Tuesday, 18 December 2012

Rugelach | Jewish rolled cookie | Kukskitchen

I had many reasons to research Jewish traditions, the first reason being my favourite character - Ross - in my all-time-favourite US sit-com 'F-R-I-E-N-D-S'. The first thing I ever knew was Hanukkah (Chanukkah). Who can forget the ' Holiday Armadillo' :D. I was so addicted to 'Friends' that my dear hubby brought me their series for Christmas a few years back. Recently I found myself amidst colleagues (bosses :-) ) celebrating holidays like Hanukkah, Rosh Hashanah and Yom Kippur. Time for more research! This time my search revolved around Jewish food and my eyes swiftly landed on Rugelach -  a Jewish pastry of Ashkenazic origin.


Rugelach is a crescent-shaped pastry which probably shares a common viennese origin as the French croissant. There is a custom of eating foods fried or baked in oil  for Hanukkah, to commemorate the miracle of a small flask of oil keeping the flame in the Temple alight for eight days. Traditional foods include potato pancakes (soon to feature in kuks kitchen), known as latkesin Yiddish, especially among Ashkenazi families. Sephardi, Polish and Israeli families eat jam-filled doughnuts. Despite the fact that Rugelach is not fried in oil, they are traditional on Hanukkah.


My dear D luved these the most amongst the various christmas gifts I prepared to take to work. But my favourite was chocolate and peanut butter balls of sin - recipe to follow.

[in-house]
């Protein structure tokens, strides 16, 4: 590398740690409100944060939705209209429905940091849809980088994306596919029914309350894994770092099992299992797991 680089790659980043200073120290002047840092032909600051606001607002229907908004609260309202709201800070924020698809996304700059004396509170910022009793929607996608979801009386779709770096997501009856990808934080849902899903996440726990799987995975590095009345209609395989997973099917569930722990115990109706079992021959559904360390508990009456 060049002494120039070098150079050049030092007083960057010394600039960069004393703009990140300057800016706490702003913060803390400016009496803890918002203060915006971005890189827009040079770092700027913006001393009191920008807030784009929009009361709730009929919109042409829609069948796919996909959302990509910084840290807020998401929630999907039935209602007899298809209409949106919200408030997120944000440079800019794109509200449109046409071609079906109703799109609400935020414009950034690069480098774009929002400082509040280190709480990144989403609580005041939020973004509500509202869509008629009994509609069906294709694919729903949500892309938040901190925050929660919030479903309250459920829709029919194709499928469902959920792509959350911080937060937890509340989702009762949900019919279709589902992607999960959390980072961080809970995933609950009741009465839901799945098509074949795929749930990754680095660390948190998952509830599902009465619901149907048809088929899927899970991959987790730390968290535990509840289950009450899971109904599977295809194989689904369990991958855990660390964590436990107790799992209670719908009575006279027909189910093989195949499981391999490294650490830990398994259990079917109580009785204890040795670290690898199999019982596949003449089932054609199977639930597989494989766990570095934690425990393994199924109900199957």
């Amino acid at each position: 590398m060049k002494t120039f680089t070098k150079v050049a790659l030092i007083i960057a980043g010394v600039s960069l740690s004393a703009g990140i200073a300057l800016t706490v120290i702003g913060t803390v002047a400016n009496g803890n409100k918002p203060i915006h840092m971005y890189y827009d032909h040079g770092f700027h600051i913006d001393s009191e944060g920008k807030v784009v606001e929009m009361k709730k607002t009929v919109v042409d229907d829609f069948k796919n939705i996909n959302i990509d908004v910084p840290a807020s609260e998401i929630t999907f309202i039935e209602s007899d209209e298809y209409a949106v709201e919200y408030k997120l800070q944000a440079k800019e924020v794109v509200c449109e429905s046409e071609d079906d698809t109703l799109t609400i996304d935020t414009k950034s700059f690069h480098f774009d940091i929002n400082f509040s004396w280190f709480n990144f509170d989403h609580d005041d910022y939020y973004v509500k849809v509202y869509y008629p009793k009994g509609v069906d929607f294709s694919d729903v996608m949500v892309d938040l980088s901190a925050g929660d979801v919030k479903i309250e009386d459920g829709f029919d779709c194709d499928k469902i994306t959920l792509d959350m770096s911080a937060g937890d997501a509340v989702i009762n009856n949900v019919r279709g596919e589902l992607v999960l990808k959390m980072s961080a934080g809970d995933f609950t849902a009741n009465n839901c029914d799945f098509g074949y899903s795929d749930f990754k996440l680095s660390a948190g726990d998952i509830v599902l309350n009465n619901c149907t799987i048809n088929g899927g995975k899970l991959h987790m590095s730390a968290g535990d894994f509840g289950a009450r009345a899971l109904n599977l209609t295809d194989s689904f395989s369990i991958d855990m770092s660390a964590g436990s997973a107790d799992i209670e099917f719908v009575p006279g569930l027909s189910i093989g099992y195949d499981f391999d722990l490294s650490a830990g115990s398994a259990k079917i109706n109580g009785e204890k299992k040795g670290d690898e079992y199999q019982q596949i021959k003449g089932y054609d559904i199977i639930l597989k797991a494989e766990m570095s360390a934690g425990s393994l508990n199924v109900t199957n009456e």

A few things before you start:

- Served traditionally with tea, but great with coffee too. 

- Wrapped airtight, the cookie dough can be frozen for up to 1 month.

- I rolled out the dough in to flat disks and then put them in the fridge as I get a bit jittery rolling out short pastry. 

- The uncooked cookies can be covered and refrigerated overnight or frozen for up to 2 months; don’t defrost before baking, just add a couple of extra minutes to the baking time.

- The cookies can be kept covered at room temperature for up to 3 days or wrapped airtight and frozen for up to 2 months.


Here is how I made it.

Rugelach  |   Jewish rolled cookie
Makes 32 cookies


1 - Cold cream cheese - 113 g, cut into 4 pieces
     Cold unsalted butter - 113g (8 tbsp) cut into 4 pieces
     Plain flour - 1 cup
     Salt - 1/4 tsp

2 - Seedless raspberry jam - 2/3 cup
     Sugar - 2 tbsp
     Ground cinnamon - 1/2 tsp
     Chopped pecans ( or any other nuts) - 1/4 cup
     Plump, moist dried currants - 1/4 cup
     Mini chocolate chips - 2/3 cup

3 - Egg - 1 large 
     Cold water  - 1 tsp 
     Sugar - 2 tbsp


- Let the cream cheese and butter rest on the work top for 10 minutes — you want them to be slightly softened but still cool.
- Put the flour and salt in a food processor, scatter over the chunks of cream cheese and butter and pulse the machine 6 to 10 times. Then process, scraping down the sides of the bowl often, just until the dough forms large curds — don’t work it so long that it forms a ball on the blade.